Malena Rembe supported populations in Afghanistan, Yemen, Syria and Palestine

Malena Rembe supported populations in Afghanistan, Yemen, Syria and Palestine

GCSP Alumni are driven leaders, prompting a worldwide change in global peace and security. In this section, our Alumni share their projects, experiences and thematic insights with the GCSP community.

By Malena Rembe, Country Director, Swedish Committee for Afghanistan

Ms Malena Rembe is a 2009 European Training Course in Security Policy (ETC, current ESC) Alumna. For years she has worked to protect the most vulnerable. Hear her thoughts on what she experienced.

Alumni Affairs: Your career journey took you through some of the most difficult countries in the world. You worked as a strategic analyst and planner for the UN War Crimes Tribunal, the Swedish Security Service and EU Police Mission in Afghanistan (EUPOL). For four years, you also helped build a presence for the Swedish Red Cross in the Middle East/North Africa (MENA) region with the aim of strengthening resilience and reducing vulnerabilities amidst major humanitarian and development challenges of this decade. What brought you to these regions of the world?

For me it is important that my work results in giving hope, knowledge and a sense of empowerment for those I serve. Over the years, I have worked to protect civilians against terrorism, as well as to ensure civilians see that leaders who have engaged in war crimes do not enjoy impunity. In the last five years I have worked in the humanitarian and development field with a focus on reducing vulnerabilities that are the effects of war. I have supported populations in Yemen, Syria, Iraq and Palestine. In Afghanistan, for example, I have worked both in security sector reform and in more traditional humanitarian work in health care, education, and empowerment.


Alumni Affairs: In your opinion, what are the challenges and opportunities in humanitarian and development work?

When you work in conflict countries of course security is a key challenge as there is always a risk that humanitarian actors get physically stuck between warring parties. Neutrality, objectivity and impartiality are crucial to ensure trust, but even so there is an increasing risk for humanitarian actors as we have seen in Syria, Yemen and Iraq lately.

In conflict – especially protracted conflicts – people’s coping strategies become depleted. And the same goes for the country on the whole. Infrastructure falls apart. Livelihoods decrease and the general health goes down due to lack of food and clean water.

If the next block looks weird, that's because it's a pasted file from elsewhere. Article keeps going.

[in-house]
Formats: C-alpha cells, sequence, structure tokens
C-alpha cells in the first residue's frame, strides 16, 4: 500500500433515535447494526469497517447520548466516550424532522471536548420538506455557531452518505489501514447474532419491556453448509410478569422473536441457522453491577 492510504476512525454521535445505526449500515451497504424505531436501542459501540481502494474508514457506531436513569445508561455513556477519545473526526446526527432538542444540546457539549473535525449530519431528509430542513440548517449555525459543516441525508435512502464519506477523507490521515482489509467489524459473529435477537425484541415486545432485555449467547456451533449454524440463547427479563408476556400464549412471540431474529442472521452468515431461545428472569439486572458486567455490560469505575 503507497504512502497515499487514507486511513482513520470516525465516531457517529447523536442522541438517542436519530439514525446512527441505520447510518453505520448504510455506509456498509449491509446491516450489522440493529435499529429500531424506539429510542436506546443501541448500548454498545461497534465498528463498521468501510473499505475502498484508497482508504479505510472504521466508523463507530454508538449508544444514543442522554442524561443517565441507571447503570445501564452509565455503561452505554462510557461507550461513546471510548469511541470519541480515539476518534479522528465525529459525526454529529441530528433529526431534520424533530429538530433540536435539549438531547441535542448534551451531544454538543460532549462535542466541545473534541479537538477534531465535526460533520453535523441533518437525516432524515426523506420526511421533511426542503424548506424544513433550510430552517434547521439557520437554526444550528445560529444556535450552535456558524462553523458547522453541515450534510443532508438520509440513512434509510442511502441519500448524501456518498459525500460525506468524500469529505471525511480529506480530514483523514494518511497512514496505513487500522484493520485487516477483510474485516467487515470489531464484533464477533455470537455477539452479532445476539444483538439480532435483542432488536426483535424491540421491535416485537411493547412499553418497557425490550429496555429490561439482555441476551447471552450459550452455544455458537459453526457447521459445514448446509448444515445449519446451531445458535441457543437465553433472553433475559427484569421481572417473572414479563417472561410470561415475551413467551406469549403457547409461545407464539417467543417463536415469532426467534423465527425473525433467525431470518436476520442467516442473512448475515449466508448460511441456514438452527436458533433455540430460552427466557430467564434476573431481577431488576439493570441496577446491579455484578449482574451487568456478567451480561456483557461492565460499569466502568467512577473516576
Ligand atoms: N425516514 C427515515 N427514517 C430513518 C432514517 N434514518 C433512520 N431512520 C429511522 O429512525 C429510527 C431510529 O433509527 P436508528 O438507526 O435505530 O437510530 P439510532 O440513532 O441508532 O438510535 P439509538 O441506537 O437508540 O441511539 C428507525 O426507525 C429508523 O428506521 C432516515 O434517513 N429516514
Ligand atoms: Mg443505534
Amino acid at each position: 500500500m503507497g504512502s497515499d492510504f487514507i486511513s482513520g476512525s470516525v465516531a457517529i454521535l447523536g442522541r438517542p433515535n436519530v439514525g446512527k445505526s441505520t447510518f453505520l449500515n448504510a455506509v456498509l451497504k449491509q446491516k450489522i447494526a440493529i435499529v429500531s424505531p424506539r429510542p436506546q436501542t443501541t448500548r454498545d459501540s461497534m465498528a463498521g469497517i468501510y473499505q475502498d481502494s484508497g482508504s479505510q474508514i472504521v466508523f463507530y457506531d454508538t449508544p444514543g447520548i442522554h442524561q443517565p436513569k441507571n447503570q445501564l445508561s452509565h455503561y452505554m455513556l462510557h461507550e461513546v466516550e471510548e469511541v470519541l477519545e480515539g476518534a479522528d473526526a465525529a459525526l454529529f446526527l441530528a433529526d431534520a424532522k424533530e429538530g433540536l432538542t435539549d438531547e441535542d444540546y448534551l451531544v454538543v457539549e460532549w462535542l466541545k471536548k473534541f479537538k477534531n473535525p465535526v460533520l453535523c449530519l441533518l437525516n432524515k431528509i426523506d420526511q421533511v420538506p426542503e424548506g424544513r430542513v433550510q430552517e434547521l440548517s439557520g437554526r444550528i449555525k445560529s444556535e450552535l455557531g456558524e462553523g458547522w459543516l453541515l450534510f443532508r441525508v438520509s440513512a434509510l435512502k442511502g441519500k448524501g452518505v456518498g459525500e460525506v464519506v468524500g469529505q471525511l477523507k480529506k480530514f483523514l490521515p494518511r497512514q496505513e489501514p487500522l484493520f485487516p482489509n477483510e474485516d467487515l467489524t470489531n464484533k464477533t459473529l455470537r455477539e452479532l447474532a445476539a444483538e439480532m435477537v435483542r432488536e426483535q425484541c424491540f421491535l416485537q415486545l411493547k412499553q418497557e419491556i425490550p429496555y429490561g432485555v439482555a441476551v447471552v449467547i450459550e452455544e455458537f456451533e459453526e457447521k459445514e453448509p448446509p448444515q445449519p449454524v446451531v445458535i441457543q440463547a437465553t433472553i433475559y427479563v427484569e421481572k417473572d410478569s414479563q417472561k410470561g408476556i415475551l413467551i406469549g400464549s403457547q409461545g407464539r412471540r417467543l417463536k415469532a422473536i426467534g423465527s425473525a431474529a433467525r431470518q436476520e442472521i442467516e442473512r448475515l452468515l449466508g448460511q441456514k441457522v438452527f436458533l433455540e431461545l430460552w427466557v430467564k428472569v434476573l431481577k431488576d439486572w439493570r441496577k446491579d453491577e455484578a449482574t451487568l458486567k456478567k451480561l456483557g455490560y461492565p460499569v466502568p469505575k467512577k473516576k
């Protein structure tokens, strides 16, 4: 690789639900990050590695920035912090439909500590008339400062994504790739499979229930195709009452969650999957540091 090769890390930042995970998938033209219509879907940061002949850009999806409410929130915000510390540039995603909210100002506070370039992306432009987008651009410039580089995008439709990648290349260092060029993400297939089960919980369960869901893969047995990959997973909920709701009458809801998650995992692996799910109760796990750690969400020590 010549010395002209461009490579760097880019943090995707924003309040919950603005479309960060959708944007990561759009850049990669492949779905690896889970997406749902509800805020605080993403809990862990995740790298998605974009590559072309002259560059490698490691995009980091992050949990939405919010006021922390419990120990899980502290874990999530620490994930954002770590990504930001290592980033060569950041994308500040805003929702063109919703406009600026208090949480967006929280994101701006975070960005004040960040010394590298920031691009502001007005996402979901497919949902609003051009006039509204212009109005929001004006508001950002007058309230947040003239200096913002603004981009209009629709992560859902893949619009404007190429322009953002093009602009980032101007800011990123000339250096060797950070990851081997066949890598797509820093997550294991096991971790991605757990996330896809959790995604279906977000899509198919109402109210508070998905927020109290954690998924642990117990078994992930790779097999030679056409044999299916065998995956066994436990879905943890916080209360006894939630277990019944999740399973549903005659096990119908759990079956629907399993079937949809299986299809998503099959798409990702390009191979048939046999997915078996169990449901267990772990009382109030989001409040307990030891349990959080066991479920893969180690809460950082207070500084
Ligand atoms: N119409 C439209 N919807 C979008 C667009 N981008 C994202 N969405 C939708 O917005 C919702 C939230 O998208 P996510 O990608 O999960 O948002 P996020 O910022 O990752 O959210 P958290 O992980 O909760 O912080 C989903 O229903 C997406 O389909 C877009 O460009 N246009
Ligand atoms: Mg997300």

You need to ensure a balance between short-time gains and longer term sustainability in the work you do.

Ms Malena Rembe

In terms of opportunities, we can sometimes see that groups that have not traditionally been rights holders in times of conflict can become more empowered. For example, the number of female led households tend to increase in conflict. We can sometimes focus the support towards increasing the ways for women to make a living through vocational training, micro loans etc.

Further, for humanitarian actors to fully understand the needs, we have to be thoroughly based in the community and ensure a 360 degree perspective on their needs. Needs obviously vary depending on who you are and where you sit in society. In order to not exasperate the conflict, we must ensure that the needs are addressed in a fair way.

Another opportunity worth mentioning is new technology. Obviously, while still costly, new technology such as drones and writing pads help to assess the needs in hard-to-reach areas. Also with this technology we can monitor better and ensure the assistance reach those intended.


Alumni Affairs: What does a day in the life of development work look like?

Obviously it varies very much on where you are and what your role is. Mine has been as manager, fund-raiser so a day for me could be reading reports, communicating with back-donors or media unless I am with colleagues in the field assessing needs.


Alumni Affairs: How did the ETC course prepare you for the work you are doing now?

The lectures from the GCSP’s experts and external specialists gave outstanding insight into both theory and practice. In sum, the GCSP experience really inspired me and the knowledge gained in Geneva opened up for new interesting work.

The ETC course gave me a broader and deeper understanding of European security policy and how policies and politics influence both attention to and responses given to humanitarian needs. It also gave me a fantastic network of colleagues and friends from all over the world.


Alumni Affairs: What is something you wish people knew about the reality of humanitarian and development work?

Humanitarian and development actors can only come so far in saving lives and bringing development. Political will from governments is required. With today’s interdependence, multiple governments need to engage in order to achieve sustainability. The number of people displaced internally or across country borders are now over 68 million. This figure is a record high and still rising. We must open our hearts and minds to these millions and millions of people in need of our support.